The cost to have a master cylinder replaced with a full brake inspection will run around $275 to $500. However, in some more sophisticated models, the price could go as high as $500.

The part cost can range from $175 to $300 with an additional $125 to $175 in labor cost.

Here Is How To Fix a Brake Lamp Bulb Fault (Step by Step)

A thoughtful troubleshooting process will help you pin down what caused the brake lamp bulb fault message and what you might be able to do to fix it. If you’re lucky, it’s a quick fix, and all you have to do is change a bulb or replace a fuse. If it’s a major problem, like a blown brake line or an ABS module failure, then you might be staring at a major repair bill.

Step One: Check to See If Your Brake Lights Work

This might seem like a bit of a no-brainer, but you need to know for sure if your brake lights and/or taillights are working at all or if they are stone dead. If one side lights up, but the other doesn’t, then chances are good. It’s just a burned-out filament.

Sourcing the part is relatively cheap and easy. Auto parts stores stock replacement bulbs for most models, usually less than $20 for two bulbs.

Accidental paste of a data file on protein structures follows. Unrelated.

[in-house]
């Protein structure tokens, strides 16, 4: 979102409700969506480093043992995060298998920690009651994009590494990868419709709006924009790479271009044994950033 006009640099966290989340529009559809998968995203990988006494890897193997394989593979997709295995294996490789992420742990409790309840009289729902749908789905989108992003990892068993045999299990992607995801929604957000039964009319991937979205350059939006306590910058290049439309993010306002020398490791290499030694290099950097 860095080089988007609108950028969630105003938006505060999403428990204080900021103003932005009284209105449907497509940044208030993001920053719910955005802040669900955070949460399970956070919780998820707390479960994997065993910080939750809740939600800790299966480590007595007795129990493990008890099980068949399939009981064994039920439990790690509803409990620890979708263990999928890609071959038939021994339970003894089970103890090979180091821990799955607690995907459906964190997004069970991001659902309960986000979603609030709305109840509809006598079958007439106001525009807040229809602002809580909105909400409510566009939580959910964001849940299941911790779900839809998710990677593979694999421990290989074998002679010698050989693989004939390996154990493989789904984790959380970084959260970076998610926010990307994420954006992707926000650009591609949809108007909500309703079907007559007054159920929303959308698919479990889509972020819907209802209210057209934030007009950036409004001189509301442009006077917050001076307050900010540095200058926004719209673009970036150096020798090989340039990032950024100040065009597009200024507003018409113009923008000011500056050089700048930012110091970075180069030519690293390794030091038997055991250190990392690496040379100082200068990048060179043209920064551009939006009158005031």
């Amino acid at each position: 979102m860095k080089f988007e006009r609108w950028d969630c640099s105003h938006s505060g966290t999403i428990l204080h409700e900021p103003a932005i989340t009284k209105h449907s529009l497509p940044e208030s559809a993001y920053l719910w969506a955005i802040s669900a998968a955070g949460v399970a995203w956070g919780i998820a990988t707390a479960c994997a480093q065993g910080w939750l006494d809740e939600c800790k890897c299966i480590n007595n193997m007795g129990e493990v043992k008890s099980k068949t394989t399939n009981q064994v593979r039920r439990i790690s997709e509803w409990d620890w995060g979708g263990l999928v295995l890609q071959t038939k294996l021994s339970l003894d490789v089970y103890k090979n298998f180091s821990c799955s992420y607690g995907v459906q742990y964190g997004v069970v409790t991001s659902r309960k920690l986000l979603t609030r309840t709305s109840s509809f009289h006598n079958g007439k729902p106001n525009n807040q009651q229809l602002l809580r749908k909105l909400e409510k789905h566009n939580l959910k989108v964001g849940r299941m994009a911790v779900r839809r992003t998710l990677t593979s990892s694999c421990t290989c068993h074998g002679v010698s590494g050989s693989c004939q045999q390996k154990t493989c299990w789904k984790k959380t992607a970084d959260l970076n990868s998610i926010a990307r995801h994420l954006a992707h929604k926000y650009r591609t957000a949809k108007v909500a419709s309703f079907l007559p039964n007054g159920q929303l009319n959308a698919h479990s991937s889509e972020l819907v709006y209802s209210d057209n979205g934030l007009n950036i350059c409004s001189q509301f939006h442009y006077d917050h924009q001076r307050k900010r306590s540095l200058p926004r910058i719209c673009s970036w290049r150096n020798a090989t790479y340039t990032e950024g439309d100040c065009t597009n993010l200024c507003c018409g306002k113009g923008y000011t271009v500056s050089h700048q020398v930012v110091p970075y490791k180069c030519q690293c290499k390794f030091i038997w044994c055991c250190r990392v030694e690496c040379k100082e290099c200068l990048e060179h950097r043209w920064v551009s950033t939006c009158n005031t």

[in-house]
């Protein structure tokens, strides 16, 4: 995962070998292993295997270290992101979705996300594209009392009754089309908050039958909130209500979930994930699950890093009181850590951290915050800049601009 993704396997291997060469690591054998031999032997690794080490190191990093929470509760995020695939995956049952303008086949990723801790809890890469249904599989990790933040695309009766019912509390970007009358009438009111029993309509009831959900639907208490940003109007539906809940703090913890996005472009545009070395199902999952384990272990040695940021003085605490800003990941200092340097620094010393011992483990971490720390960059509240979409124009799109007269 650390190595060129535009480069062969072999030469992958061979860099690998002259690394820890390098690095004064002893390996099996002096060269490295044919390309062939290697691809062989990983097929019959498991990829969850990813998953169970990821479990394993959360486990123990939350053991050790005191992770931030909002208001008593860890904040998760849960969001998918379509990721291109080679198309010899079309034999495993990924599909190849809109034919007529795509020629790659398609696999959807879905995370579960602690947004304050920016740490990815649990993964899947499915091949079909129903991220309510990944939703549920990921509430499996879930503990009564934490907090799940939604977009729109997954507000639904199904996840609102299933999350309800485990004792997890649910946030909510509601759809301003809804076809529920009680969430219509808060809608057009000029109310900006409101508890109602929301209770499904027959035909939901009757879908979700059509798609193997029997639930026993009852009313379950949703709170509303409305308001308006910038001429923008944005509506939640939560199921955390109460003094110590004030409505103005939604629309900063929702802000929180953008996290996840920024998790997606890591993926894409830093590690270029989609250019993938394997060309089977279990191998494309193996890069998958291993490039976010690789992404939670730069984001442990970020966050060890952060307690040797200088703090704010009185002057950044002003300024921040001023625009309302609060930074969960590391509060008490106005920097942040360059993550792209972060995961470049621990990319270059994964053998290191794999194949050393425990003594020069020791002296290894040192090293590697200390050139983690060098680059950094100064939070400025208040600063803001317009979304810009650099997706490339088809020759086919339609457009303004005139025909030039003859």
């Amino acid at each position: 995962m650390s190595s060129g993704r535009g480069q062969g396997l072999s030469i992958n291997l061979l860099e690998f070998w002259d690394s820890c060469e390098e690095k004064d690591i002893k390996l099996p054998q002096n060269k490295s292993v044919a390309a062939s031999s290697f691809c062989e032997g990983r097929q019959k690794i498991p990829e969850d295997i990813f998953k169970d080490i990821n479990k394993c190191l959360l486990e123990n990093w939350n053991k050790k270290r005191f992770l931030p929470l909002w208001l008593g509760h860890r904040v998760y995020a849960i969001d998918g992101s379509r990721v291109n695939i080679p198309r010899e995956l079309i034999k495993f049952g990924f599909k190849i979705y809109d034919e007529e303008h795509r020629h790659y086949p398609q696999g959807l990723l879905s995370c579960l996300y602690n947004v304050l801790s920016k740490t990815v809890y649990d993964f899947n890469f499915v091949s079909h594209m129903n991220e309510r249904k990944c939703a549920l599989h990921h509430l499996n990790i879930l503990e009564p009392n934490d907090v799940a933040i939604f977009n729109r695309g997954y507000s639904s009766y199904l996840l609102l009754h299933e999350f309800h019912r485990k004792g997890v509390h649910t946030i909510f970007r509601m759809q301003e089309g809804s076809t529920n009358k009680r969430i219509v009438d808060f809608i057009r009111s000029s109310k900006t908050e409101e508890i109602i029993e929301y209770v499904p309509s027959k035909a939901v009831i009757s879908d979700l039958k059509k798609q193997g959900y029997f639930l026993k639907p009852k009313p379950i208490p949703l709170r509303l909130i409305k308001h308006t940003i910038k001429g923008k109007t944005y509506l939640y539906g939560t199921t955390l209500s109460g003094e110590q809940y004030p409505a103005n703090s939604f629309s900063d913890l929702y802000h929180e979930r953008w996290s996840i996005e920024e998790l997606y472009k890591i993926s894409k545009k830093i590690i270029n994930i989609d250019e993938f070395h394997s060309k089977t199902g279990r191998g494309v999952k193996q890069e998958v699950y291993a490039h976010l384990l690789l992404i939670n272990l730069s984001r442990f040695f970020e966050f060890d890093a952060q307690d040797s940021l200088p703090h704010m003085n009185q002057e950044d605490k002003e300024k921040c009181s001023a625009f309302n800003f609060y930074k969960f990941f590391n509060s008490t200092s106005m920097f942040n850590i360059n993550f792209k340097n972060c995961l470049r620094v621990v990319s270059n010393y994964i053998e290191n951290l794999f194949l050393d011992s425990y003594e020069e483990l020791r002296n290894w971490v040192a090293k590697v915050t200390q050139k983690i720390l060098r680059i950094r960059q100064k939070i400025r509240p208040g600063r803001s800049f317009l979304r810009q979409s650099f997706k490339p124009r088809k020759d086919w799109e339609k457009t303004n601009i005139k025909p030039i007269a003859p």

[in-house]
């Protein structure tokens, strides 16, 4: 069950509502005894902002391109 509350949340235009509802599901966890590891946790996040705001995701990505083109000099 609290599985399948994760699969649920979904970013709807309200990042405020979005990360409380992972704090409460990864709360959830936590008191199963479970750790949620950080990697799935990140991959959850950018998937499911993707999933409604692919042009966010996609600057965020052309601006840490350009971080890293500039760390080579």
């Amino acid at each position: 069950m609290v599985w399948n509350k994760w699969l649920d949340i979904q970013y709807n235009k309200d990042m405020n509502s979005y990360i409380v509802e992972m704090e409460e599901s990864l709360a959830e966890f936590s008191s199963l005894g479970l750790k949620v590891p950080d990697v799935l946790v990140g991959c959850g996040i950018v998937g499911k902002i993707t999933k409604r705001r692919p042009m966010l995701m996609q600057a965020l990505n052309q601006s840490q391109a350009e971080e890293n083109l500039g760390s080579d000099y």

However, if you need to replace a dual filament bulb with the integrated taillight and brake light, the part cost might jump to $50. You can then replace the burned-out bulb/filament using the following steps.

  • Step One: Figure out how to access the bulb. In most modern cars, there’s a hatch inside the trunk that lets you get to the housing and the light filament from behind. You might have to back out some screws, or there might be panel clips that need a little wiggling.
  • Step Two: Take a picture of the attachment hardware and connections for reference.
  • Step Three: Loosen any screws or bolts holding the light fixture in place. Usually, the taillight and the brake light are together in one unit.